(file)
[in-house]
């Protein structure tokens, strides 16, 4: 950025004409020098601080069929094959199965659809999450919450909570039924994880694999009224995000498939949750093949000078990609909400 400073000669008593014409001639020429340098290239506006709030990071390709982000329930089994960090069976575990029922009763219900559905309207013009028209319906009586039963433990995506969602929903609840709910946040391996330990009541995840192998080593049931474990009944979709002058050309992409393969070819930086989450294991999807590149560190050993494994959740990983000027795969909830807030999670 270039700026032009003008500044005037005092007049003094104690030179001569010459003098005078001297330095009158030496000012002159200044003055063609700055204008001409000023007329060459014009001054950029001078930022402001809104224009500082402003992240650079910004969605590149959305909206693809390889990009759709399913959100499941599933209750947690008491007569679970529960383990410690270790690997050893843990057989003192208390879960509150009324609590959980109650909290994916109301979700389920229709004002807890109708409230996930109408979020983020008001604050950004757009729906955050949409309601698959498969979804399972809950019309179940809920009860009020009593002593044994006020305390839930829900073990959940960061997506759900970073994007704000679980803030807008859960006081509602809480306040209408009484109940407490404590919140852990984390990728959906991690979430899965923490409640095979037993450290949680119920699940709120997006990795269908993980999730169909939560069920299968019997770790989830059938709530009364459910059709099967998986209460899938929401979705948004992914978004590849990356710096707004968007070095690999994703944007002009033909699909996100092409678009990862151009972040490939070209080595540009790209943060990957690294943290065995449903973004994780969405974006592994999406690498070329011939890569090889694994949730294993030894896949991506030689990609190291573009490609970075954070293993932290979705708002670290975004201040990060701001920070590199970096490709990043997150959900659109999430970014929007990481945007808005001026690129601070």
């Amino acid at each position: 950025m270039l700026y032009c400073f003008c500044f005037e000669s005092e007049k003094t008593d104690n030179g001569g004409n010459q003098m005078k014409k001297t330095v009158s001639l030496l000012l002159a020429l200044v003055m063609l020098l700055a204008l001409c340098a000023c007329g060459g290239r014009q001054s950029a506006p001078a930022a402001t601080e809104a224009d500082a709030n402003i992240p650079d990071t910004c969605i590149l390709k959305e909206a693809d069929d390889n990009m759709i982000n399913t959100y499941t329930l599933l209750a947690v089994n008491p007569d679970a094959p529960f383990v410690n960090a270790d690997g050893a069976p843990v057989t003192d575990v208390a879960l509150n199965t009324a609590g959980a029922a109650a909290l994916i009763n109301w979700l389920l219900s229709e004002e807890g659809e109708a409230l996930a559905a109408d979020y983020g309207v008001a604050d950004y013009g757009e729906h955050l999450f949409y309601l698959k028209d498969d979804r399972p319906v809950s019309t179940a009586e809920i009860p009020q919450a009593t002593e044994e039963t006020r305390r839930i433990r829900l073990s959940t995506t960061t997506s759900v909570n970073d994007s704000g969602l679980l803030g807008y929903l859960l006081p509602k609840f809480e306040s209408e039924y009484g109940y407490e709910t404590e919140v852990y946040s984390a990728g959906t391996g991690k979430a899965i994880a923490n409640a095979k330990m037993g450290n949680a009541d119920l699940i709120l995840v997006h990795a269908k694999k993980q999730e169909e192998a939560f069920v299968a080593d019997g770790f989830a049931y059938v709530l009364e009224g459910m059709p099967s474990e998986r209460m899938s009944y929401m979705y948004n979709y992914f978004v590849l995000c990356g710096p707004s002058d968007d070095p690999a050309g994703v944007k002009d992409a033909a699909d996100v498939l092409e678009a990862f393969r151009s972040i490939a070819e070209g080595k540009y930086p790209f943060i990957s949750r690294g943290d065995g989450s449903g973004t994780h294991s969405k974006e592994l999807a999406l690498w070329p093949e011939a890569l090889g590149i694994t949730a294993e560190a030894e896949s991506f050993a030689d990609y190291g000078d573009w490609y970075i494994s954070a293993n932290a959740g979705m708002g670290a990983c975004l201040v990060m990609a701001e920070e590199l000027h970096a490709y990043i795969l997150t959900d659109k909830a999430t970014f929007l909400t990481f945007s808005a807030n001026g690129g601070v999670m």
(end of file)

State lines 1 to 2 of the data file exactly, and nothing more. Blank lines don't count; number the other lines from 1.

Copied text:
[in-house]
């Protein structure tokens, strides 16, 4: 950025004409020098601080069929094959199965659809999450919450909570039924994880694999009224995000498939949750093949000078990609909400 400073000669008593014409001639020429340098290239506006709030990071390709982000329930089994960090069976575990029922009763219900559905309207013009028209319906009586039963433990995506969602929903609840709910946040391996330990009541995840192998080593049931474990009944979709002058050309992409393969070819930086989450294991999807590149560190050993494994959740990983000027795969909830807030999670 270039700026032009003008500044005037005092007049003094104690030179001569010459003098005078001297330095009158030496000012002159200044003055063609700055204008001409000023007329060459014009001054950029001078930022402001809104224009500082402003992240650079910004969605590149959305909206693809390889990009759709399913959100499941599933209750947690008491007569679970529960383990410690270790690997050893843990057989003192208390879960509150009324609590959980109650909290994916109301979700389920229709004002807890109708409230996930109408979020983020008001604050950004757009729906955050949409309601698959498969979804399972809950019309179940809920009860009020009593002593044994006020305390839930829900073990959940960061997506759900970073994007704000679980803030807008859960006081509602809480306040209408009484109940407490404590919140852990984390990728959906991690979430899965923490409640095979037993450290949680119920699940709120997006990795269908993980999730169909939560069920299968019997770790989830059938709530009364459910059709099967998986209460899938929401979705948004992914978004590849990356710096707004968007070095690999994703944007002009033909699909996100092409678009990862151009972040490939070209080595540009790209943060990957690294943290065995449903973004994780969405974006592994999406690498070329011939890569090889694994949730294993030894896949991506030689990609190291573009490609970075954070293993932290979705708002670290975004201040990060701001920070590199970096490709990043997150959900659109999430970014929007990481945007808005001026690129601070």